5 reasons you need Small-Cap stocks in your portfolio

5 reasons you need Small-Cap stocks in your portfolio

Small-cap stocks are securities that are tied to companies whose market values often fall between R100m and R10bn. Adding some of them to your investment portfolio could be a good idea, especially if you’re interested in building long-term wealth. And here are five reasons why. 

  1. Higher dividend yields

In today’s market, many investors are seeking yield, so small companies have increased their dividends in order to attract more investors. This combination can give a small cap value fund a significant boost in dividend yields. And higher dividends are a value play. 

  1. Smaller companies are more nimble

In today’s fast paced environment, industries are constantly changing and businesses have to keep up. Large companies struggle to adapt quickly and see past their own systems and methods of thinking.  

Whereas smaller companies tend to be more in tune with trends and have the ability to make shifts in their business models to capitalise on these trends. Being able to move quickly gives small companies an edge over their competitors as an industry evolves. 

  1. To trade with a low share price 

Buying into a company for only a few cents and then selling for a substantial profit when the price trades back into higher levels. The extremely low prices allow an investor to hold thousands of shares for a relatively small amount of invested capital. With that scale, the gain of just a few cents per share can translate into big percentage returns.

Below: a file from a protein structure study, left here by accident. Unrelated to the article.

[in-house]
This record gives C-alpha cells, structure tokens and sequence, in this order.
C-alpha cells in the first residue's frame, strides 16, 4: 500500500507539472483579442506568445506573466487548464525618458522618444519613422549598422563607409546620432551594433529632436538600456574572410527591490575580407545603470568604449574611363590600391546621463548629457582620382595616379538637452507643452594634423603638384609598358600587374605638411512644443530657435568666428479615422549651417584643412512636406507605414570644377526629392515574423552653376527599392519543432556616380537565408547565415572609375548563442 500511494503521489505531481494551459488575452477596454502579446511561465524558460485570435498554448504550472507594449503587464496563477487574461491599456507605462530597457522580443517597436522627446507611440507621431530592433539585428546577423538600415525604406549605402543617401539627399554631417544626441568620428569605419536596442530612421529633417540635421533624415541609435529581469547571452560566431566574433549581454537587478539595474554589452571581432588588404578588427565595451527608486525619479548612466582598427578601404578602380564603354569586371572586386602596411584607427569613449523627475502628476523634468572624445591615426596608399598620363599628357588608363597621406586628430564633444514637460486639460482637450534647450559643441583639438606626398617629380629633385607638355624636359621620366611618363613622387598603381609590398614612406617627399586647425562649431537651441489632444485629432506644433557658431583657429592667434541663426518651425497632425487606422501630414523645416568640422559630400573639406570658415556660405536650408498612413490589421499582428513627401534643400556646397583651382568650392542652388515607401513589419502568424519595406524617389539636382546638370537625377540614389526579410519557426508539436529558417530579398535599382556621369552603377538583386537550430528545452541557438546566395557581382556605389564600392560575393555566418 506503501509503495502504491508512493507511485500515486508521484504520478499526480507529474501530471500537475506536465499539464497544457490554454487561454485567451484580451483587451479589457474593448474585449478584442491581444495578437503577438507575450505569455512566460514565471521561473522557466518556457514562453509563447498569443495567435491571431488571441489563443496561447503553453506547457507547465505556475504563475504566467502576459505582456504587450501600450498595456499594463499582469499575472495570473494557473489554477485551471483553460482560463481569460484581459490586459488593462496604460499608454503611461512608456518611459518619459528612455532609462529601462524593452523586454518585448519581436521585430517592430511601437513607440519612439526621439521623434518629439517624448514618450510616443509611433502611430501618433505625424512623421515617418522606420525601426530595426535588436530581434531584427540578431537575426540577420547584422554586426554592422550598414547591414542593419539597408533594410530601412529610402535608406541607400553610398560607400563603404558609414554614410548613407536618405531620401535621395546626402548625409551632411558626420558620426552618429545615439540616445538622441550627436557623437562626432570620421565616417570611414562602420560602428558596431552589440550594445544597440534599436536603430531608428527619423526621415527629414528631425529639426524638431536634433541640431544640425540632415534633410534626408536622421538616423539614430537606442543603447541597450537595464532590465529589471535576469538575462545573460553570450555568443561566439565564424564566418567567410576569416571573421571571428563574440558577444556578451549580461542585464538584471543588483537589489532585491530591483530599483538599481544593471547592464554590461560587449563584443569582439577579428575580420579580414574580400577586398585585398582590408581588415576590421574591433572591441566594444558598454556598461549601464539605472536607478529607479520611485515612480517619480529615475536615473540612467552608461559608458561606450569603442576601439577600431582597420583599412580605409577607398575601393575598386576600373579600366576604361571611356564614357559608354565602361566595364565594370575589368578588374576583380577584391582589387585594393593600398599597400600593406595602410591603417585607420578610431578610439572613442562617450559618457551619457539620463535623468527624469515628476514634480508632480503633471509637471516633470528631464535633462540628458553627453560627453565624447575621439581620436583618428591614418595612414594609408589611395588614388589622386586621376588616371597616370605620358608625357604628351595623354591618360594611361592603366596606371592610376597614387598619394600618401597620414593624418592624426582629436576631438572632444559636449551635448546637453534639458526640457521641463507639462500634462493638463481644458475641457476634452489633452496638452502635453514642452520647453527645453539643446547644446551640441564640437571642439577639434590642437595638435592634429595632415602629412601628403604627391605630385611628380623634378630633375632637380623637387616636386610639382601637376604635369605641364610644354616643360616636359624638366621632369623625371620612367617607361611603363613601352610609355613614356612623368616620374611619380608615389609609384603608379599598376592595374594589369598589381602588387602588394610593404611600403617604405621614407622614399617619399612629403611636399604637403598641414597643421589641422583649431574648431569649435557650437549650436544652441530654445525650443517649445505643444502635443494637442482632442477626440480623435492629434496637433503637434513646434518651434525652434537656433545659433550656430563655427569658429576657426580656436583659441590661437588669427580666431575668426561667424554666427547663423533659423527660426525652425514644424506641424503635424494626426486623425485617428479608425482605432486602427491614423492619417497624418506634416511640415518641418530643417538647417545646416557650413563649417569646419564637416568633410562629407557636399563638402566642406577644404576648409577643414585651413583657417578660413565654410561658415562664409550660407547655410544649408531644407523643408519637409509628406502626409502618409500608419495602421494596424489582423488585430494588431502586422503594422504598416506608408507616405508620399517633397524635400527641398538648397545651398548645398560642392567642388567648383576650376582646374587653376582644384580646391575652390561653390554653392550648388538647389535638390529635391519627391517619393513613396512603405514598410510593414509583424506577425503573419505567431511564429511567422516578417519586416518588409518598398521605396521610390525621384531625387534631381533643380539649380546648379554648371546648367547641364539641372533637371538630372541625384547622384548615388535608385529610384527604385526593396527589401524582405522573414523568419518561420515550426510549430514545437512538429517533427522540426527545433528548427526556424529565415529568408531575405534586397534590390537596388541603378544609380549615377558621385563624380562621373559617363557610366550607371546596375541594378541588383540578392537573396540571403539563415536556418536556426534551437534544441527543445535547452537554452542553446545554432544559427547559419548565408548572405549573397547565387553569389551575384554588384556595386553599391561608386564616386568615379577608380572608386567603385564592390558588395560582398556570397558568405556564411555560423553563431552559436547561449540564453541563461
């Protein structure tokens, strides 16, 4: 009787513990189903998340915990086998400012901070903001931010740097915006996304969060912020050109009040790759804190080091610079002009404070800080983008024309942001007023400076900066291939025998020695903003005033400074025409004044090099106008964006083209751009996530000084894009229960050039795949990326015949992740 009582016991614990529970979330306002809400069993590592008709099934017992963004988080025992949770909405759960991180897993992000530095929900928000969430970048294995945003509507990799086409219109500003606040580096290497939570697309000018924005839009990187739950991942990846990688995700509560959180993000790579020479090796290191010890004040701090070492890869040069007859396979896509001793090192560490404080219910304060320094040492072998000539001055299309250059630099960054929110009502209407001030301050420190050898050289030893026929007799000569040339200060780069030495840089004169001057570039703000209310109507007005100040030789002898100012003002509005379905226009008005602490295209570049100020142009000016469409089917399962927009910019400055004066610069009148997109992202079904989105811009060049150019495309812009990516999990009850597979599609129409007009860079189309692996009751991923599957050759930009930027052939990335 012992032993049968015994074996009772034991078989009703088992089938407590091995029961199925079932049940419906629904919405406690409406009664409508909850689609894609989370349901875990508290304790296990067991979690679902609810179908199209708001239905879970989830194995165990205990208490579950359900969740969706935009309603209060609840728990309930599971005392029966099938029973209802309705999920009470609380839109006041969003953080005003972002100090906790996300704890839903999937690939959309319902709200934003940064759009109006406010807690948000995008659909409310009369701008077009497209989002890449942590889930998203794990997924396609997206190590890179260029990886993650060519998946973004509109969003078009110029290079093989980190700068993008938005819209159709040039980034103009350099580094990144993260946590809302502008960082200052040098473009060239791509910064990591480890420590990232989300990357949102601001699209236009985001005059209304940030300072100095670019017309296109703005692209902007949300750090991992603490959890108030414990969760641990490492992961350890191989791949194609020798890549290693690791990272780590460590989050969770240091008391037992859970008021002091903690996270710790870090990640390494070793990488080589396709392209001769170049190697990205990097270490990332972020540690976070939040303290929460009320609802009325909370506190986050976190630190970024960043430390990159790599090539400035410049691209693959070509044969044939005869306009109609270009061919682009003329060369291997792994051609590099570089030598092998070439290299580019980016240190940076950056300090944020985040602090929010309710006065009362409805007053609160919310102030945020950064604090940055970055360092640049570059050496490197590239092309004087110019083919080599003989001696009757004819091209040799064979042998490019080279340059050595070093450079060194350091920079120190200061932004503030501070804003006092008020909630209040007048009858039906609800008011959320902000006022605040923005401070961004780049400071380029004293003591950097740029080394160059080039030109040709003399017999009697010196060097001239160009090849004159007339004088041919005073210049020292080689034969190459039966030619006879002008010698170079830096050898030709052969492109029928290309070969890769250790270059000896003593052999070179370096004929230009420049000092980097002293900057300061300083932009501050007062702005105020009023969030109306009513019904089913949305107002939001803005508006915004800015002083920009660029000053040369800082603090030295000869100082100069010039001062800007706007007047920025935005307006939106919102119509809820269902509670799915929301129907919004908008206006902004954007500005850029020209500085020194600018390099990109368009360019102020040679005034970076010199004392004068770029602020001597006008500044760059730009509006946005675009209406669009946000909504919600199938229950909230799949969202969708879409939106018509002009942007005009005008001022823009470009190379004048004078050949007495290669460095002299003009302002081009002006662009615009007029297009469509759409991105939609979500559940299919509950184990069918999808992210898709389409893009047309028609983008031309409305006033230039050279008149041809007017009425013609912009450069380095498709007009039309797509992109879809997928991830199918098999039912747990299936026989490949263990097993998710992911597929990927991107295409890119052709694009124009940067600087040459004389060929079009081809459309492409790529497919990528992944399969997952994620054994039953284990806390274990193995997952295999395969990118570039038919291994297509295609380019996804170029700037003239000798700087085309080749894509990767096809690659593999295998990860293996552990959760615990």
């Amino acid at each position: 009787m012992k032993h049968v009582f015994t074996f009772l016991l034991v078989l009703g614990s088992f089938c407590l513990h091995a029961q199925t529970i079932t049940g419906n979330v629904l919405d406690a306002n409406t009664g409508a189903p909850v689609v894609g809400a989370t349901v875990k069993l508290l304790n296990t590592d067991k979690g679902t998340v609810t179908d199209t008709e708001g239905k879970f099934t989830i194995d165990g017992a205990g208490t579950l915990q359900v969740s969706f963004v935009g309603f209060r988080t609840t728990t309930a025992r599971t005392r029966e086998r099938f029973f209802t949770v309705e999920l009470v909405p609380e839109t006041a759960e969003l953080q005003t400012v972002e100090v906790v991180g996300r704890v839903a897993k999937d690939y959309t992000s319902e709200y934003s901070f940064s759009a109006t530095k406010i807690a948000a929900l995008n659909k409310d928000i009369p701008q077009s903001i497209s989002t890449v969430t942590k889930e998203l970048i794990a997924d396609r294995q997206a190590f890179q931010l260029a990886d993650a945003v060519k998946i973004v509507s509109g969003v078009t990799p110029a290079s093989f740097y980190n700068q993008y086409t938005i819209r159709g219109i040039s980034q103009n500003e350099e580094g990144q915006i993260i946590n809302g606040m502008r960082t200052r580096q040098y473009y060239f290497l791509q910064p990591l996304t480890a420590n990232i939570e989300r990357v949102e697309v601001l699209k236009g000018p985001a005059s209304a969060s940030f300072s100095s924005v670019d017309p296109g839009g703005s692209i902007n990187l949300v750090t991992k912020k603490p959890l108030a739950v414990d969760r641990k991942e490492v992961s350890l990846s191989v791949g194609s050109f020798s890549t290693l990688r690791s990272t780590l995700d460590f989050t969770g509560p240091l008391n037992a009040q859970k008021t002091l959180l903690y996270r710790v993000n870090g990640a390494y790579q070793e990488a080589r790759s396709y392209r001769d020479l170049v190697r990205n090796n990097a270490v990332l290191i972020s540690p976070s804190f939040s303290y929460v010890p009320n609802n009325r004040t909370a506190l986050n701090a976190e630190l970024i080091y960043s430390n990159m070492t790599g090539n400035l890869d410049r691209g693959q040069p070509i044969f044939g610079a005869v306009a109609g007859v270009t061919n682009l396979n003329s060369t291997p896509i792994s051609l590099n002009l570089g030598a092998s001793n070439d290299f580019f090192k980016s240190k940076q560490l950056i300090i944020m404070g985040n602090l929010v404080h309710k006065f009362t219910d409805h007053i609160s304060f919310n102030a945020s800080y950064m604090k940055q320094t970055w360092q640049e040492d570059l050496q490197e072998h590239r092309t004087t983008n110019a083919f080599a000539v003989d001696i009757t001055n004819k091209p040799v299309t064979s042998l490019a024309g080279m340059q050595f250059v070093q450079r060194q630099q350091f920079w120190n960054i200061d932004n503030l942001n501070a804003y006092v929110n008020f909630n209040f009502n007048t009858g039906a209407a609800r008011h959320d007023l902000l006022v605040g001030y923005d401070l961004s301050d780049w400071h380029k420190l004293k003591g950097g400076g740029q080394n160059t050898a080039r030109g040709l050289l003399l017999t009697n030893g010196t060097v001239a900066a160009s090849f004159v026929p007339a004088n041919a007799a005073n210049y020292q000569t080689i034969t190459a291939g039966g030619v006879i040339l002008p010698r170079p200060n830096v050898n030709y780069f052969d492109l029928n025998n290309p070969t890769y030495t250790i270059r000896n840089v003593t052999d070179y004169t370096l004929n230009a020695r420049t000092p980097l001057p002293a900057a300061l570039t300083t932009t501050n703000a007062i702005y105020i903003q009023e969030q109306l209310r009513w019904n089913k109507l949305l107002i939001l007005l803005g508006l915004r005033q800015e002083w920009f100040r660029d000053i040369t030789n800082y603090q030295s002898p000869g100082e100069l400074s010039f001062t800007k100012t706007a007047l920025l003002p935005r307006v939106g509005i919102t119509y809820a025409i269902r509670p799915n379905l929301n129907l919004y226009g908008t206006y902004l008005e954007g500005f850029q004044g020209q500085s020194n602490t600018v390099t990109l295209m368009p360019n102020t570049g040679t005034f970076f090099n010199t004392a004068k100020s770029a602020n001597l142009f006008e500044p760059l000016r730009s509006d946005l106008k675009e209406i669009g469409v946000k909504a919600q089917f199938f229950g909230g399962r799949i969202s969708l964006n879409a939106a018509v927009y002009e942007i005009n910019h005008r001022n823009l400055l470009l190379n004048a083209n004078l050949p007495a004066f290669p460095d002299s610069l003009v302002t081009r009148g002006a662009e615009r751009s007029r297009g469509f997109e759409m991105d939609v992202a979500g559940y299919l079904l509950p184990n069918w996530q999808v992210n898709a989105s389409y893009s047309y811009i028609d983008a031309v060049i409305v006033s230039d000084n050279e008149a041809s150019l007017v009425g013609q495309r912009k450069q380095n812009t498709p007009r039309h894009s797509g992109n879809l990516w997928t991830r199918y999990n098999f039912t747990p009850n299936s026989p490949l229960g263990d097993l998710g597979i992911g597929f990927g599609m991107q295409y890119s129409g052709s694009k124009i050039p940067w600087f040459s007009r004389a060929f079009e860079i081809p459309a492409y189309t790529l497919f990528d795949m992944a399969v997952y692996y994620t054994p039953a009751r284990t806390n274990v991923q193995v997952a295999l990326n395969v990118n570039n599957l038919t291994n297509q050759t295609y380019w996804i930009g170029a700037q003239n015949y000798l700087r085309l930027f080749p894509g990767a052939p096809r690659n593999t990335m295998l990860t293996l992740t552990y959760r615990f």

1. Growth potential

Compared to their larger counterparts, small-cap companies also tend to be in a better position when it comes to growth. Someone who’s investing in small-cap stocks has a chance to get in on the ground floor before a company explodes in size and its stock value skyrockets. 

For investors, there’s no room to go but up, assuming the company you put money into ends up being successful.  

  1. Diversification

It’s important because it allows investors to spread out the amount of risk they’re taking on providing them with some insulation from market volatility. If you’re primarily investing in mutual funds, for example, you could be missing out on the chance to invest in other kinds of assets. 

Mutual funds often don’t allow investors to put money into small-cap investments. By investing in small-cap stocks directly, you can create some balance in your portfolio that may not have been there before.

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